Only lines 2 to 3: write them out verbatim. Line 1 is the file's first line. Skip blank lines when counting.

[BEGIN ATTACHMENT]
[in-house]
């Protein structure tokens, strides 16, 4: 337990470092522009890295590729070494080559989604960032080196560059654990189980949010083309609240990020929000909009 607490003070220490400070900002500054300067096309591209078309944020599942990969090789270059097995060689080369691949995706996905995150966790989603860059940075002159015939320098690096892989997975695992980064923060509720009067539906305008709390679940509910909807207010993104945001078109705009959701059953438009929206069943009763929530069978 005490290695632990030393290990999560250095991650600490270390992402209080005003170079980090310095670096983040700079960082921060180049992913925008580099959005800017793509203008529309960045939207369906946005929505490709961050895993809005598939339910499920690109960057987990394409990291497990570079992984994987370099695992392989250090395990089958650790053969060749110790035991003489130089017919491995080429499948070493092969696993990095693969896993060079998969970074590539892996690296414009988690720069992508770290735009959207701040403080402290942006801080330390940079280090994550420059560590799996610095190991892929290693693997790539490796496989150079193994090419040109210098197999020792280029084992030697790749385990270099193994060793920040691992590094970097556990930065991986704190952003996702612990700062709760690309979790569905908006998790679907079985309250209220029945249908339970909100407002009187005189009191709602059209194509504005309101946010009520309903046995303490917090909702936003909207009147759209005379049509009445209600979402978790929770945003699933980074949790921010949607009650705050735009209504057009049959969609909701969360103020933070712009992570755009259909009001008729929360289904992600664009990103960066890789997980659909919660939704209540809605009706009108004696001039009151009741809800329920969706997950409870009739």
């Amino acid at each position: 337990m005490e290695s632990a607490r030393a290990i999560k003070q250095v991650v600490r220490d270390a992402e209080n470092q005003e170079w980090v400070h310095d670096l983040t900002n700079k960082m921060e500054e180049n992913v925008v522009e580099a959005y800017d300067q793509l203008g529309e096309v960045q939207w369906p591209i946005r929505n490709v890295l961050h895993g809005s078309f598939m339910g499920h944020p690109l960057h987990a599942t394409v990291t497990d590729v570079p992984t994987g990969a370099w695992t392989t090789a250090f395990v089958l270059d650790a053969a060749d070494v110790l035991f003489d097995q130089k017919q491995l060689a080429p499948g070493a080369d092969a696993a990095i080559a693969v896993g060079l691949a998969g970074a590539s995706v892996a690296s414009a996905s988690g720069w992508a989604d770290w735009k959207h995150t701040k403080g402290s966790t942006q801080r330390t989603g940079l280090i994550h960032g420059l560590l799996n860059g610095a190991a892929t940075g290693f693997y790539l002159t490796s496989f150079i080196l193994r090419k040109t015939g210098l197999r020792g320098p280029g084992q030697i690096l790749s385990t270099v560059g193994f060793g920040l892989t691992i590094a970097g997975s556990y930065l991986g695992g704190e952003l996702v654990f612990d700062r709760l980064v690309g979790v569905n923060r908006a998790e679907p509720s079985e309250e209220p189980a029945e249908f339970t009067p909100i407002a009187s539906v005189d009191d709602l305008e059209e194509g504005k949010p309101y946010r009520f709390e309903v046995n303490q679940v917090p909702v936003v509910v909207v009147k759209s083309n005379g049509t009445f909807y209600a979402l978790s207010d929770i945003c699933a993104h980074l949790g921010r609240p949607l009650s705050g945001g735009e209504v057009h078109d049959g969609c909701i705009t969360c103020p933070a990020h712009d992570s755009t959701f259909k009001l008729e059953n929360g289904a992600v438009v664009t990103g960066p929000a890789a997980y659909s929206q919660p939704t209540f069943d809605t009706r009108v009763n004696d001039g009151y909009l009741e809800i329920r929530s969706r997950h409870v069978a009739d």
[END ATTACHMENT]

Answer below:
């Protein structure tokens, strides 16, 4: 337990470092522009890295590729070494080559989604960032080196560059654990189980949010083309609240990020929000909009 607490003070220490400070900002500054300067096309591209078309944020599942990969090789270059097995060689080369691949995706996905995150966790989603860059940075002159015939320098690096892989997975695992980064923060509720009067539906305008709390679940509910909807207010993104945001078109705009959701059953438009929206069943009763929530069978 005490290695632990030393290990999560250095991650600490270390992402209080005003170079980090310095670096983040700079960082921060180049992913925008580099959005800017793509203008529309960045939207369906946005929505490709961050895993809005598939339910499920690109960057987990394409990291497990570079992984994987370099695992392989250090395990089958650790053969060749110790035991003489130089017919491995080429499948070493092969696993990095693969896993060079998969970074590539892996690296414009988690720069992508770290735009959207701040403080402290942006801080330390940079280090994550420059560590799996610095190991892929290693693997790539490796496989150079193994090419040109210098197999020792280029084992030697790749385990270099193994060793920040691992590094970097556990930065991986704190952003996702612990700062709760690309979790569905908006998790679907079985309250209220029945249908339970909100407002009187005189009191709602059209194509504005309101946010009520309903046995303490917090909702936003909207009147759209005379049509009445209600979402978790929770945003699933980074949790921010949607009650705050735009209504057009049959969609909701969360103020933070712009992570755009259909009001008729929360289904992600664009990103960066890789997980659909919660939704209540809605009706009108004696001039009151009741809800329920969706997950409870009739």
């Amino acid at each position: 337990m005490e290695s632990a607490r030393a290990i999560k003070q250095v991650v600490r220490d270390a992402e209080n470092q005003e170079w980090v400070h310095d670096l983040t900002n700079k960082m921060e500054e180049n992913v925008v522009e580099a959005y800017d300067q793509l203008g529309e096309v960045q939207w369906p591209i946005r929505n490709v890295l961050h895993g809005s078309f598939m339910g499920h944020p690109l960057h987990a599942t394409v990291t497990d590729v570079p992984t994987g990969a370099w695992t392989t090789a250090f395990v089958l270059d650790a053969a060749d070494v110790l035991f003489d097995q130089k017919q491995l060689a080429p499948g070493a080369d092969a696993a990095i080559a693969v896993g060079l691949a998969g970074a590539s995706v892996a690296s414009a996905s988690g720069w992508a989604d770290w735009k959207h995150t701040k403080g402290s966790t942006q801080r330390t989603g940079l280090i994550h960032g420059l560590l799996n860059g610095a190991a892929t940075g290693f693997y790539l002159t490796s496989f150079i080196l193994r090419k040109t015939g210098l197999r020792g320098p280029g084992q030697i690096l790749s385990t270099v560059g193994f060793g920040l892989t691992i590094a970097g997975s556990y930065l991986g695992g704190e952003l996702v654990f612990d700062r709760l980064v690309g979790v569905n923060r908006a998790e679907p509720s079985e309250e209220p189980a029945e249908f339970t009067p909100i407002a009187s539906v005189d009191d709602l305008e059209e194509g504005k949010p309101y946010r009520f709390e309903v046995n303490q679940v917090p909702v936003v509910v909207v009147k759209s083309n005379g049509t009445f909807y209600a979402l978790s207010d929770i945003c699933a993104h980074l949790g921010r609240p949607l009650s705050g945001g735009e209504v057009h078109d049959g969609c909701i705009t969360c103020p933070a990020h712009d992570s755009t959701f259909k009001l008729e059953n929360g289904a992600v438009v664009t990103g960066p929000a890789a997980y659909s929206q919660p939704t209540f069943d809605t009706r009108v009763n004696d001039g009151y909009l009741e809800i329920r929530s969706r997950h409870v069978a009739d």